Adapting an ancient Chinese construction technique
3 August 2022
For her Master of Architecture thesis, Rosemary Li revived an ancient Chinese construction technique to acknowledge and reflect on the impact of the pandemic.
Architects often turn to the past for inspiration and for her Masters of Architecture thesis, with which she graduated in August, Rosemary Li turned to an ancient Chinese construction technique, Dou Gong.
Dou Gong is a building technique that consists of interlocking wooden brackets that was a significant feature of traditional Chinese architecture, first appearing in buildings of around 3,000 years ago.
Rosemary traces her interest in it back to an exchange experience in her fourth year of studies, to Tsinghua University in Beijing, China. “It really opened my eyes to architecture on an international platform. I also travelled around which exposed me to a lot of fascinating traditional Chinese architecture.”
The beauty of the ancient artform of Dou Gong lies within the craftsmanship that demands high precision cuts for each piece to perfectly join, she says. “I was fascinated by the fine detailing of the magnificent structures and how long-lasting a self-supporting building can be.”
“I felt an immense sense of respect to the people who built it at a time before technology and when everything was so tediously labour-intensive. Reviving Dou Gong was a meaningful way to bring back this long-lost building technique, the valuable skills and knowledge, and make it applicable to modern designs to appreciate the past.”
For her thesis Rosemary posed the question: “How can we employ the advancement of modern technology to revive a long-lost ancient building technique of the traditional Chinese joinery system, and create a monumental piece in commemoration of the Covid-19 global pandemic?”
Her response was the design and construction of the 'Hashtag Wish Tree' for the annual Auckland Art Week in October 2020, which was later exhibited at the Kaipara Coast Sculpture Gardens Exhibition.
The installation consisted of 3,084 interlocking wooden pieces, and was four metres long and 2.5 metres high, which was high enough for people to walk through the self-supporting structure held together without a single nail or drop of glue.
In 2020 people were adapting to the ‘new norm’ of the pandemic. The structure represented strength in numbers, how smaller interlocking parts could be bought together to create something stronger and bigger than their individual parts, she says.
It was also a way to use architectural language to reference the data and curves associated with the pandemic as a symbolic experience. Every hour a box of red ribbons was put out, and visitors were invited to write their experiences of the pandemic and lockdowns on the tags of the ribbons, which were then tied to the installation, collectively creating a New Zealand Covid curve.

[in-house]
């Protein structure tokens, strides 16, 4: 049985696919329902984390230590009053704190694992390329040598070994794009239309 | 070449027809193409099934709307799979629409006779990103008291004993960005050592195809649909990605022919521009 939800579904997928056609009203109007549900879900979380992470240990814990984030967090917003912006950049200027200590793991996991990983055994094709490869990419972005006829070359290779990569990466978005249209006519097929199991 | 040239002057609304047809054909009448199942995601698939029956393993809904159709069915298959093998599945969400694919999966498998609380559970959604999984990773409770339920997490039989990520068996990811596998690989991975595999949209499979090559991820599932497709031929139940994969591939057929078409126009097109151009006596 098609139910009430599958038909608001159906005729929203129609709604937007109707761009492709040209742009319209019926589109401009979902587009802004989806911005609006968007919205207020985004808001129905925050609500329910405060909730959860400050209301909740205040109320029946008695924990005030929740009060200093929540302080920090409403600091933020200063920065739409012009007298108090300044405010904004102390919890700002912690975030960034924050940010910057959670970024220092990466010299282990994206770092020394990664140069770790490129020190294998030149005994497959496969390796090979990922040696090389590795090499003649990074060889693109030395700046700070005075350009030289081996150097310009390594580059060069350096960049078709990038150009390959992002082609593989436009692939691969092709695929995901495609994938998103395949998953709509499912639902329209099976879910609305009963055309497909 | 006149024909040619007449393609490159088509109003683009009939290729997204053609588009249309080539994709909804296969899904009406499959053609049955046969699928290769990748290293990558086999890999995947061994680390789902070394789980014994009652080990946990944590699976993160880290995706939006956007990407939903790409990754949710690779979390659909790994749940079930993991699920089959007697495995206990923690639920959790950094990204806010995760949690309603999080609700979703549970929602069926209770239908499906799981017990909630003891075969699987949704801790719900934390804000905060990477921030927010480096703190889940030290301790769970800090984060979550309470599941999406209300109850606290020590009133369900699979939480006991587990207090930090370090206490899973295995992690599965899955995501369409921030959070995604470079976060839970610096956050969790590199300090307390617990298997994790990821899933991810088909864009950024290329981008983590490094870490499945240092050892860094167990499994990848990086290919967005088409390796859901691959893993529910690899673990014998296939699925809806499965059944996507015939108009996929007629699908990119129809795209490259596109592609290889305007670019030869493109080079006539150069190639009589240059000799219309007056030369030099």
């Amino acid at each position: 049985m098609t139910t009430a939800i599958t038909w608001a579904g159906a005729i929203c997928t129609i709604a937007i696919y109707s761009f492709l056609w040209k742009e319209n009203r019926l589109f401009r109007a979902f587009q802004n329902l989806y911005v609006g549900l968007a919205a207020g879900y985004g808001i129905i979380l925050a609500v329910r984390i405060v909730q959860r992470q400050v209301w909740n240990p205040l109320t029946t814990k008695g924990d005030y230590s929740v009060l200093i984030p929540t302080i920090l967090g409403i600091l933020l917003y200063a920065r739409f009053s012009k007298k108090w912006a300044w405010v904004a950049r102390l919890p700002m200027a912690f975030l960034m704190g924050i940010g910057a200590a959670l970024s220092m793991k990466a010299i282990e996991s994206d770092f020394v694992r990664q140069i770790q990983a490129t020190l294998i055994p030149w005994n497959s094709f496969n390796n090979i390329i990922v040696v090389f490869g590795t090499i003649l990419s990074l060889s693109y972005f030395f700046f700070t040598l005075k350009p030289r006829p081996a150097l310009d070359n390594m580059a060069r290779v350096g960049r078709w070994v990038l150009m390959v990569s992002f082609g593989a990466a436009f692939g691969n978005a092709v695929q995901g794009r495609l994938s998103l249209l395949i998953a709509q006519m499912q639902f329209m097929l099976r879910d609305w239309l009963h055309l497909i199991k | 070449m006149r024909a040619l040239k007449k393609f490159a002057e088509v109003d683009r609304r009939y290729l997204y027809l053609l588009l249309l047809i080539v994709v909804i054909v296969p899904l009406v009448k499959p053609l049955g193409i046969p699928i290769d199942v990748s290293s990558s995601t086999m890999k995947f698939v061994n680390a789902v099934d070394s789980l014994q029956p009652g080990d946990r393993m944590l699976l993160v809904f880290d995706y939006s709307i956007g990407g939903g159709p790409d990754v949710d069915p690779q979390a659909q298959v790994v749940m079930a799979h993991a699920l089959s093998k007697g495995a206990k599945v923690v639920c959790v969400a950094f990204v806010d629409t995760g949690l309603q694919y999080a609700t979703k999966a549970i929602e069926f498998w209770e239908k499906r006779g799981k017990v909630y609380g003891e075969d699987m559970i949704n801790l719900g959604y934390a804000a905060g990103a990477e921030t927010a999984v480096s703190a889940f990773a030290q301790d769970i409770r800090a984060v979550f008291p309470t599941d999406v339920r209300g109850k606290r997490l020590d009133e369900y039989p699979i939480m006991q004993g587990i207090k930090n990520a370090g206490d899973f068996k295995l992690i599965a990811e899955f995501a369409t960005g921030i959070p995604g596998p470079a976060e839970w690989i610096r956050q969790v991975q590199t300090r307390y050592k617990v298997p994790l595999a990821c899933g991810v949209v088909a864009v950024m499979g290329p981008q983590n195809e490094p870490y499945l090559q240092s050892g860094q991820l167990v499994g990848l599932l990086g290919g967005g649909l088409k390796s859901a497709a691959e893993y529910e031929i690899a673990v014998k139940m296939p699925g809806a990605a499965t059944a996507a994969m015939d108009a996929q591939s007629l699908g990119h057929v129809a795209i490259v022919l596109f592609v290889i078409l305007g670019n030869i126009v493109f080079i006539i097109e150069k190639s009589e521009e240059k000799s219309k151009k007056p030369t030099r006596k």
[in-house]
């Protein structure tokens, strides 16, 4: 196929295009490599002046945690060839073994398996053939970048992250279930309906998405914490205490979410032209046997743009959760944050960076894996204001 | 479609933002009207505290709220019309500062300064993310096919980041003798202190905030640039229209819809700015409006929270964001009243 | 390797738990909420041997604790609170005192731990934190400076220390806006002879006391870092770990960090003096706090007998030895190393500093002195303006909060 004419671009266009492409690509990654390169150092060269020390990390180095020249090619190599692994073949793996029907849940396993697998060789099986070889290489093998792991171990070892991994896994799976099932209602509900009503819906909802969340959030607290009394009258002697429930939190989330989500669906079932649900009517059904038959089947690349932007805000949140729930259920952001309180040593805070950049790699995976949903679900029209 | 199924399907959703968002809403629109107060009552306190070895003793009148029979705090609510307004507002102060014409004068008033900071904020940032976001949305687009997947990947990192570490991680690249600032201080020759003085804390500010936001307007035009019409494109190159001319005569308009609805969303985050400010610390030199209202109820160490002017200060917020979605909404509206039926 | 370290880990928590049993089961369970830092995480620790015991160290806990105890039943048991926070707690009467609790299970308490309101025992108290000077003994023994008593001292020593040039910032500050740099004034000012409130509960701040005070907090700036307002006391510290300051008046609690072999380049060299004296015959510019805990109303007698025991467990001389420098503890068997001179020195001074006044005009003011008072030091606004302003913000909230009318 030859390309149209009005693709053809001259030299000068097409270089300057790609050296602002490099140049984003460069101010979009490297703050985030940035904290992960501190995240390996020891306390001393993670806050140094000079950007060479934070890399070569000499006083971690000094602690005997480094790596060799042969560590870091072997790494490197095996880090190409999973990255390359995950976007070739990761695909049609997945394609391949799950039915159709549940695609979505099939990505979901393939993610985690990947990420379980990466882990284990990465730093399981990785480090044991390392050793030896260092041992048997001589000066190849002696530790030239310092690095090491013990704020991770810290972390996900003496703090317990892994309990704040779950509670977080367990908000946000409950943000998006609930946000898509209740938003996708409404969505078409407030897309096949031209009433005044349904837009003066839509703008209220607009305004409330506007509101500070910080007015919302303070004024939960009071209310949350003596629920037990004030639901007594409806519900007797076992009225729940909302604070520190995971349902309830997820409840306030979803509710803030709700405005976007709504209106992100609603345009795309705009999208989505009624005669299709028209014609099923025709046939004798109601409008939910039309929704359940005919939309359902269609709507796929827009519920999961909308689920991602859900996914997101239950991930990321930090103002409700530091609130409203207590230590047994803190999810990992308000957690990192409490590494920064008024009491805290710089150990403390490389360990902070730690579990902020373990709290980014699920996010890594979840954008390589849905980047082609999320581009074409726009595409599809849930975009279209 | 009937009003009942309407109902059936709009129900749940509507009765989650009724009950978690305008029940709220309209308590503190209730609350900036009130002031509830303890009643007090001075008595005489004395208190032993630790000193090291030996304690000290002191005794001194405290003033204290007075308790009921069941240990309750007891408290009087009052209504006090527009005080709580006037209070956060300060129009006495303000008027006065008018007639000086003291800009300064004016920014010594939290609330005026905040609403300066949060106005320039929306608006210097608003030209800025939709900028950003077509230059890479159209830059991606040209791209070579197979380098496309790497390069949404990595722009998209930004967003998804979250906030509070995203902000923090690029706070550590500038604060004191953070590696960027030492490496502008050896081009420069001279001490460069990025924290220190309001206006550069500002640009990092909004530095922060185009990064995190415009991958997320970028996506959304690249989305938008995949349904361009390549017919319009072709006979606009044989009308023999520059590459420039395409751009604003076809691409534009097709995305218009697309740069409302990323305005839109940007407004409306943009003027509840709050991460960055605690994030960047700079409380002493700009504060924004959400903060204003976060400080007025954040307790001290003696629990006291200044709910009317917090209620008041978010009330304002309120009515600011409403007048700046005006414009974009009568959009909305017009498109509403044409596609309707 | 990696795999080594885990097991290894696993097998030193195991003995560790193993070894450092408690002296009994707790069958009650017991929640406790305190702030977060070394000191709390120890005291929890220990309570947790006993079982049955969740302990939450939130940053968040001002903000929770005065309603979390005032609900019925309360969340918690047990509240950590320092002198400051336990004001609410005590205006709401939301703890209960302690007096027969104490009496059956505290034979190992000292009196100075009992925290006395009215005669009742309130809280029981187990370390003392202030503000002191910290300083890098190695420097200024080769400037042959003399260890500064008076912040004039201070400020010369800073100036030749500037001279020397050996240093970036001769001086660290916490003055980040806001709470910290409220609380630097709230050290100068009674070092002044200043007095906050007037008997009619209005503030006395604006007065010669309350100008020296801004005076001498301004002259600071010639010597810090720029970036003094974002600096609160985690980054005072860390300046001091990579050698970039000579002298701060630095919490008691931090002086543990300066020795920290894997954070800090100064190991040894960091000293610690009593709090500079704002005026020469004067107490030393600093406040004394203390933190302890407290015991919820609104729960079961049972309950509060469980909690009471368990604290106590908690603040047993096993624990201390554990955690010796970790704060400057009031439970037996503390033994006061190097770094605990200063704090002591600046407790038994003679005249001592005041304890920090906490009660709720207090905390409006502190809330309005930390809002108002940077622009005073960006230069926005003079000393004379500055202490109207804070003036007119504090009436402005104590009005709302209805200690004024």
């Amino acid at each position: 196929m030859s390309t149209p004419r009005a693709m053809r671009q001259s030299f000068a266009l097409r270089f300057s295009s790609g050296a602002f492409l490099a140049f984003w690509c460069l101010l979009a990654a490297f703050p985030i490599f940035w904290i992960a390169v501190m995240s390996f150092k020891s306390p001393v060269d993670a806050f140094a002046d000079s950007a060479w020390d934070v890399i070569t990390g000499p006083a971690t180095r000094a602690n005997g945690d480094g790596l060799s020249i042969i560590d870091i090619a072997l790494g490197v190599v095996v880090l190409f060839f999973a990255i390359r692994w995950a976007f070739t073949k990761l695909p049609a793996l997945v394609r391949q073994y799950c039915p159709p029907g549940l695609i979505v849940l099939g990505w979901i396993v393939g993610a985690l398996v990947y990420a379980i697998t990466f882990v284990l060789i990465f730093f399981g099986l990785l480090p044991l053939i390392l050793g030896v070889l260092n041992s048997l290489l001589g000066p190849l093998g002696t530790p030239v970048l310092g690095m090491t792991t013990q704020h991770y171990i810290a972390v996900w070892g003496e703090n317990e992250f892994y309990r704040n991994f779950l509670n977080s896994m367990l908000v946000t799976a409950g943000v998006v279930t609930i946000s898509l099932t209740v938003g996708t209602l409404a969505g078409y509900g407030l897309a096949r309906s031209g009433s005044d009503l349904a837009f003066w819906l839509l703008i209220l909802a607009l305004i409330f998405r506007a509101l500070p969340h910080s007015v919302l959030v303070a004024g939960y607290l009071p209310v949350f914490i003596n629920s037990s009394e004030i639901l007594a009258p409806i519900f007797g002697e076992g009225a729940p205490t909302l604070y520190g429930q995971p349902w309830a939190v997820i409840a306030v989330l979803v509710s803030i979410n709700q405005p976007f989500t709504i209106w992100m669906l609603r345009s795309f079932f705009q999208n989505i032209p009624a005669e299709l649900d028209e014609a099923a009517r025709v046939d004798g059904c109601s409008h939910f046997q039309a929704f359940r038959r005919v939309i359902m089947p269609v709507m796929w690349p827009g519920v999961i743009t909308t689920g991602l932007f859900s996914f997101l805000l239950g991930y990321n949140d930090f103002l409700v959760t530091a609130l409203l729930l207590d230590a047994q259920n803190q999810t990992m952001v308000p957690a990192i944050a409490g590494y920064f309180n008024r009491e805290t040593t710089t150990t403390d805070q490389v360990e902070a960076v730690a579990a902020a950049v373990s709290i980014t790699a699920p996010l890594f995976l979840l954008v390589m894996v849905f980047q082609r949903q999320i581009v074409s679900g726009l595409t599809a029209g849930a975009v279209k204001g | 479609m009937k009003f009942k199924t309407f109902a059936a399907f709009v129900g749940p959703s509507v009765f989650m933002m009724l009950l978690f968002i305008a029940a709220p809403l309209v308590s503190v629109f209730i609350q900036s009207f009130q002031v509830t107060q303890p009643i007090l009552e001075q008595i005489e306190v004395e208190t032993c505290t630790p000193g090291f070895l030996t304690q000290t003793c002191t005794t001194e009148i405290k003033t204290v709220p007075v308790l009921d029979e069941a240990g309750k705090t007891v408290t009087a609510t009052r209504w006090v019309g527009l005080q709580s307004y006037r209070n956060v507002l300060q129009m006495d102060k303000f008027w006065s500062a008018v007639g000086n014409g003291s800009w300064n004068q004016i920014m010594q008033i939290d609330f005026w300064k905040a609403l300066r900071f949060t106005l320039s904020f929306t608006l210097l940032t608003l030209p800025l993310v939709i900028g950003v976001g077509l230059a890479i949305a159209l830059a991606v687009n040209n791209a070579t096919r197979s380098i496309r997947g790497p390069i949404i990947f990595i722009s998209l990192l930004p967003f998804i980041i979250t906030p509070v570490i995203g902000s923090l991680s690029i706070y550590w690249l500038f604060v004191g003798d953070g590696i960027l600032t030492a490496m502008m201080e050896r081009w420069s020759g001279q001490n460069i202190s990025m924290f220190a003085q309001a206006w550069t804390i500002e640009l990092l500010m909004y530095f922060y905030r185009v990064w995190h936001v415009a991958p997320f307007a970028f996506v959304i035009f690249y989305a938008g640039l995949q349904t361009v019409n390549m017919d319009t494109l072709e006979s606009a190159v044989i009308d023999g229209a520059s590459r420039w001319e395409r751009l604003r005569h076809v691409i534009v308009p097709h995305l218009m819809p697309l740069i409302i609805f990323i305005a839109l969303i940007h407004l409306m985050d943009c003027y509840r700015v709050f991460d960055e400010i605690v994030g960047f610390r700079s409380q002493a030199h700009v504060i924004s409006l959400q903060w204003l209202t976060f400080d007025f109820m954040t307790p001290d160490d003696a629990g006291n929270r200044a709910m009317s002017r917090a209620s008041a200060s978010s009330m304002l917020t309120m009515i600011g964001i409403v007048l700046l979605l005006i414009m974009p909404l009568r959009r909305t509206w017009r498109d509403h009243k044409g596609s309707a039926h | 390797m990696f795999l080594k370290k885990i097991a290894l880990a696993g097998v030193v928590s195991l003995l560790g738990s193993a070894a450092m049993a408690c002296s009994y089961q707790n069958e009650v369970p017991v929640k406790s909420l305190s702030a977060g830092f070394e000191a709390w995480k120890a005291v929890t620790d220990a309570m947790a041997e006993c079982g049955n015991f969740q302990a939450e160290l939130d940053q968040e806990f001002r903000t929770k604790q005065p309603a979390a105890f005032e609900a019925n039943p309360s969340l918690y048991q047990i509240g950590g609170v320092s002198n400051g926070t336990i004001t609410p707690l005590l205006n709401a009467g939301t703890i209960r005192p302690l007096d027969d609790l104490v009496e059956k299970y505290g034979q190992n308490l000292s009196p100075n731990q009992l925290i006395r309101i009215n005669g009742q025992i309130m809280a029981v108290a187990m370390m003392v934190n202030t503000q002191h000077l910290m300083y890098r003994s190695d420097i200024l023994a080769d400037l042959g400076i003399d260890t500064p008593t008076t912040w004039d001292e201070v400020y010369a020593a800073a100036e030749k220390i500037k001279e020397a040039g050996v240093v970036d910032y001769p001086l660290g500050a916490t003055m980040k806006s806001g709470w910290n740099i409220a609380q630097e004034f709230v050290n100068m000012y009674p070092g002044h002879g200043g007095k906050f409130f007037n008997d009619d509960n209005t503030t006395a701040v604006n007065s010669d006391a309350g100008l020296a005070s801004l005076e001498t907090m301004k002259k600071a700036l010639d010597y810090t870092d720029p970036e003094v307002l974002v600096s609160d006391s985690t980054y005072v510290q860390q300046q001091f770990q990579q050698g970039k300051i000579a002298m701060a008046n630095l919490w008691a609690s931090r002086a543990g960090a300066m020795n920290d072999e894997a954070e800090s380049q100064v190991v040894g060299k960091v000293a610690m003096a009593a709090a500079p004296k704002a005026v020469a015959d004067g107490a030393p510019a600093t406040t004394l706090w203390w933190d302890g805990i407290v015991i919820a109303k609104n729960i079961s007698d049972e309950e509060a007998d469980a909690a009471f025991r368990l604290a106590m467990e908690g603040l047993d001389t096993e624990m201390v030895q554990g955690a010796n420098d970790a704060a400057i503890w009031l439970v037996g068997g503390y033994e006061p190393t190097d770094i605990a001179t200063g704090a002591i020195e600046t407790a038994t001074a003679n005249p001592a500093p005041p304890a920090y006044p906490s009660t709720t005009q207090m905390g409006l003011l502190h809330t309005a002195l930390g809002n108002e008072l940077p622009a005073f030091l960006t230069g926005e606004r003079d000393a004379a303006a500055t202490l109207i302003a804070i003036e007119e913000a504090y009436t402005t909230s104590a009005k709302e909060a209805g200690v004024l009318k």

As she explains, in traditional Chinese temples people would tie red ribbons to structures and trees, as a ritual form of prayer for good health and fortune. With this interactive element she hoped to revive a sense of public community in a creative manner.
The red ribbons and the traditional Chinese joinery were symbolic of China, as one of the first countries severely affected by the pandemic. “It was an important moment to stand up and be proud of my own Chinese ethnicity. It was a way to suggest that all the xenophobia caused by this catastrophe will eventually fade away, that design can bring people together – bridging the traditional and the modern, the east and the west, architecture and sculpture.” The Hashtag Wish Tree has won both national and international design awards.
Asked what first attracted her to architecture, Rosemary says like most people attracted to architecture she had a dream, to design her own home. “My dad, a builder/carpenter played a major role in helping me find this passion of mine. As a little girl I would follow him around renovating homes, surrounded with all sorts of architectural tools and help him paint, hammer, and whatnot - it was so much fun! It was a lot of hard work, but it came with a great sense of accomplishment.”
Ever since, she’s been a hands-on sort of person, with a particular interest in design and how spaces are formed and experienced. “That small spark has now turned into something much bigger, and I truly thank him for that.”
After completing her thesis, Rosemary was given the chance to work for architectural firm, Warren and Mahoney. “Now that I'm officially graduating, I've started to freelance as an architectural designer, hoping to start my own practice, which is very exciting and will be a new challenge to look forward to.”
Margo White I Media adviser
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